Another application is for message processors that are organized by information templates and corresponding co-templates that validate the information contained in the information templates. In this application, the message structure descriptors are assigned to the co-templates.
By eliminating the need for a manual translation of message structure into a language that is usable by the message processor, the invention improves both the efficiency and accuracy of conditioning the message processing system to receive messages that have different types of structures. Converting from one message structure to another is quick and uncomplicated. These and further features and advantages of the invention will be apparent to those skilled in the art from the following detailed description, taken together with the accompanying drawings.
FIG. 1 shows an example of a message specification, described above;
FIG. 2 shows an example of a message specification of FIG. 1 described in a machine processor language;
FIG. 3 is a block diagram of a message processing system that incorporates the invention;
FIG. 4 is a block diagram of the highest level message structuring options in accordance with a preferred embodiment of the invention;
FIG. 5 shows a screen display with a graphical display of options for defining the structure of a message field;
FIG. 6 is a block diagram of possible options for structuring the field type;
FIG. 7 is a block diagram of possible options for structuring item attributes;
FIG. 8 shows a screen display with a graphical display of options for structuring field attributes; and
FIG. 9 shows a screen display with a graphical display of options for structuring a group of fields by the field attributes.
The invention provides an intuitive user interface in which a graphical display is used to describe message structures, without the prior need for an engineer with a detailed knowledge of the message processor language. The development of a message specification is facilitated through "point and click" icons that help the operator specify an entire message, a group of data, character fields or bit fields within the message. The system provides flexibility to define a message structure either in a "top down" mode (starting with the general structure of the message and working down to its individual fields), or in a "bottom up" mode (starting with the individual fields and working up to the message's general structure).
A block diagram of a preferred overall system for implementing the invention is given in FIG. 3. A computer display screen 16 provides a graphical display interface that allows an operator to condition software within the central processing unit (CPU) 18 to receive messages which have a structure defined by means of the graphical display. The graphical display is preferably of the WINDOWS-type, allowing message structure descriptors to be selected by means of a "point and click" mouse, and specific descriptor information to be entered with a keyboard; the keyboard and mouse are collectively indicated by reference number 20. They communicate with the graphical display through the CPU's operating software 22 in the normal fashion.
The CPU 18 is programmed with a translation software program 24 that is coded in accordance with the particular message processor 28. This translation software translates the message structures to a language that is recognizable by the auto coder software module 30, which is preferably programmed into the same CPU. Messages 26 are processed by the software generated by the standard auto coder software module 30. A suitable auto coder program has been developed under the acronym PRISM (prototype reusable integrated software modules), and described in Hughes, "DOD Changes Procurement Strategy For Software To Drive Command Centers", Aviation Week & Space Technology, Aug. 26, 1991, page 56.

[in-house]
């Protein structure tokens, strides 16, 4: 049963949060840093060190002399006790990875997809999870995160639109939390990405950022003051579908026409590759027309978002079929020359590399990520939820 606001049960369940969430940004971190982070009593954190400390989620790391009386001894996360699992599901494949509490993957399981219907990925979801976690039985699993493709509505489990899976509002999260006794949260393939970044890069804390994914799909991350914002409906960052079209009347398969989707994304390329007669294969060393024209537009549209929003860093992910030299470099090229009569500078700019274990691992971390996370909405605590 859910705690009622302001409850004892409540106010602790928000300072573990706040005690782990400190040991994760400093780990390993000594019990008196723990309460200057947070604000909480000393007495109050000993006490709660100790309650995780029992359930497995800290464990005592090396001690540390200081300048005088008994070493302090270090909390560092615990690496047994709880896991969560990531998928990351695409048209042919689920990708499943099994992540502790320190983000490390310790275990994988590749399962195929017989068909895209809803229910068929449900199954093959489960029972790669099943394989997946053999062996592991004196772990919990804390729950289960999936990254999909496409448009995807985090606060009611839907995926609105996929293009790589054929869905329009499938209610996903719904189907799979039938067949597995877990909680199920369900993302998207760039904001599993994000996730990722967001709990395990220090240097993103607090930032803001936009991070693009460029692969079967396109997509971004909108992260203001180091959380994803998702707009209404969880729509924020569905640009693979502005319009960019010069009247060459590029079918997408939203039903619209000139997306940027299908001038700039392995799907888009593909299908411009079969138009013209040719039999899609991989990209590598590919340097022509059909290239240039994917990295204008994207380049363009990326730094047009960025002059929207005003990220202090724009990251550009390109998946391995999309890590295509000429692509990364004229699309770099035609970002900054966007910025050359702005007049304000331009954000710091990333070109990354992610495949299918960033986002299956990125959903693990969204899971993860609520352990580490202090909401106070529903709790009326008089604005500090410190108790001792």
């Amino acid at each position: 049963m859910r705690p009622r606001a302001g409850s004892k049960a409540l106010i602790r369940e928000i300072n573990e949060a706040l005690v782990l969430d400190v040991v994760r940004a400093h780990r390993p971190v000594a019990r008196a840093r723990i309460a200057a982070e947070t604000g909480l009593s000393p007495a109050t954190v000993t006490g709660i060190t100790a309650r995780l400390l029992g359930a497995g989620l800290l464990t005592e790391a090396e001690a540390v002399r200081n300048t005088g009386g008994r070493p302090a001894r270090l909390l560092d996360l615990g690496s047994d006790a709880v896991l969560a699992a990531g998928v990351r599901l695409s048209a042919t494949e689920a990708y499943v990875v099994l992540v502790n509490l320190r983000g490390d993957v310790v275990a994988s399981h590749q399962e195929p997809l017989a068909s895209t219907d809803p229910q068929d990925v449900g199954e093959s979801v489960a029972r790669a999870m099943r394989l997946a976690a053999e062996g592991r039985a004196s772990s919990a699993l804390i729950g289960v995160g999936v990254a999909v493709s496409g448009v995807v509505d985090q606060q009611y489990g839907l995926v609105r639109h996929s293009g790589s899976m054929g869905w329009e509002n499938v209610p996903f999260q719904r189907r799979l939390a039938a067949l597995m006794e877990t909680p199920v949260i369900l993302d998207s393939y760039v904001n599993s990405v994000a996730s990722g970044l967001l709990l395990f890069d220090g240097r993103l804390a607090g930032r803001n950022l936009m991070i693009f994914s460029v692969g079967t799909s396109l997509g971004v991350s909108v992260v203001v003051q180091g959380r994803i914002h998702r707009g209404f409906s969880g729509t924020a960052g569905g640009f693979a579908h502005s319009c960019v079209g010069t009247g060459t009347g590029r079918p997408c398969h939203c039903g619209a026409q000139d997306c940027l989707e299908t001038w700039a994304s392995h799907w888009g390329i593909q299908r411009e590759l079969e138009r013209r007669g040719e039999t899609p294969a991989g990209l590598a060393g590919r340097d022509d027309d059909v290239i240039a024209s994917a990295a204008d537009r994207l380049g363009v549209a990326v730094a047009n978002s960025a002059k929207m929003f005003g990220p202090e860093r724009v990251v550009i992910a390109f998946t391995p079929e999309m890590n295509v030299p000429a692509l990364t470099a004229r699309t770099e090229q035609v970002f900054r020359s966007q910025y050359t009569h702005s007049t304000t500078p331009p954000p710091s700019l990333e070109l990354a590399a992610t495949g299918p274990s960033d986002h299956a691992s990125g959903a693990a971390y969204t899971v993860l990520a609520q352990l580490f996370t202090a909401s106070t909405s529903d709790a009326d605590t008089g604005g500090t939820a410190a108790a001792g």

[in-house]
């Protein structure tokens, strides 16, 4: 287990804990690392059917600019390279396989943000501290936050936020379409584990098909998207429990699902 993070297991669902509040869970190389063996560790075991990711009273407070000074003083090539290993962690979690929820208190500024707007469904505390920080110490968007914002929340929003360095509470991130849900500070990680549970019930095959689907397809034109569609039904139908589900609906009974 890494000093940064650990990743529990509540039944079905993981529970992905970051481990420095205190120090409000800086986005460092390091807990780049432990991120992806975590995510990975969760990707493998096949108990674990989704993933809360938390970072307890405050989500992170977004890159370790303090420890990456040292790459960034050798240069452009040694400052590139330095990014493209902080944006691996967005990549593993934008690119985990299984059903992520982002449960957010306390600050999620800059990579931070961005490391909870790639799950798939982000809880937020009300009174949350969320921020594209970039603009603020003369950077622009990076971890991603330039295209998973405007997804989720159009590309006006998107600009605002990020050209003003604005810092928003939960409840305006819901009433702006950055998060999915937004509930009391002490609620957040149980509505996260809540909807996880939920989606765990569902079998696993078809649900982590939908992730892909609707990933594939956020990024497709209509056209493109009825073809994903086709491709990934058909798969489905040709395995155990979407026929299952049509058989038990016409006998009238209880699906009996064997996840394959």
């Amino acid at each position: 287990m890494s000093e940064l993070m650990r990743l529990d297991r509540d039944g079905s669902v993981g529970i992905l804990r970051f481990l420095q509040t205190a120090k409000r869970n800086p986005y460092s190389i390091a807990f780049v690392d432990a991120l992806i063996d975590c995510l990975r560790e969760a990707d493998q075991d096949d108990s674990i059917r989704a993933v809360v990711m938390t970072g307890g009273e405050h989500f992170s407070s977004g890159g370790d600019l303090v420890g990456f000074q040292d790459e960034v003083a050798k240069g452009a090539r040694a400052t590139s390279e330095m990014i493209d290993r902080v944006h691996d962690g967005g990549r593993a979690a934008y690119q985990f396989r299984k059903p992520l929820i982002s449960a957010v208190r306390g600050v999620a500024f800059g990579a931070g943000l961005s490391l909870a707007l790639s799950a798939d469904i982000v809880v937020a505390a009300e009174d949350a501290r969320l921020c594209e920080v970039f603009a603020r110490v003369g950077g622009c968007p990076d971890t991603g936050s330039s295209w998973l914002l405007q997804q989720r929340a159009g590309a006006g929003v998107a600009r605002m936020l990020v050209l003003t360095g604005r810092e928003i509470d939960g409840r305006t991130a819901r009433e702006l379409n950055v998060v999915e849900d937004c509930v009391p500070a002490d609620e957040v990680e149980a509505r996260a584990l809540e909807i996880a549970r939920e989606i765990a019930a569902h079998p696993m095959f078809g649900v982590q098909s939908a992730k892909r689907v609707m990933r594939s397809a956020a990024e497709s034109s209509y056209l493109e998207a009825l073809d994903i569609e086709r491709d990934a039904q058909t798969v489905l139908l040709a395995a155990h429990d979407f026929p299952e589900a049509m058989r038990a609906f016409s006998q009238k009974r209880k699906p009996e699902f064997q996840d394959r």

The nature of the translation software 24 will depend upon the particular message processor and auto coder for which message processor 28 is designed. Translation software for a given system would need to be written based upon these criteria. However, this is a one-time operation that is within the capabilities of a skilled software writer. Once the initial translation software has been prepared, it does not have to be manually rewritten each time the message structure changes; rather, it can accommodate a wide range of different message structures, which are input into the system through the easy-to-use graphical display 16. This is a very substantial advantage over the prior approach of using a skilled engineer to redescribe the message structure, in the message processor language, every time the structure is changed.
Once the translation software 24 has been written, any message structure can be translated into a language that is compatible with the auto coder 30 and message processor 28. In response to incoming messages, an output 32 is produced by the message processor, typically in the form of display and/or data base information to track the aircraft that was the subject of the most recent message.
A preferred organizational scheme of various descriptors that can be inputted to the graphical display 16 to define different message structures will now be described. Although reference will be made to the air traffic control message structure illustrated in FIG. 1, this organizational scheme is applicable in general to many different types of messages.
At its highest level, the message is structured into individual fields, groups of fields, and subgroups within the groups. FIG. 4 illustrates options that can be displayed on the screen of the graphical display 16 that allow the operator to define whatever fields and groups/subgroups of fields are necessary to describe the structure of the messages to be processed. The two options shown are ADD FIELD 34, and ADD GROUP 36. The operator uses the mouse to point to whichever option is desired.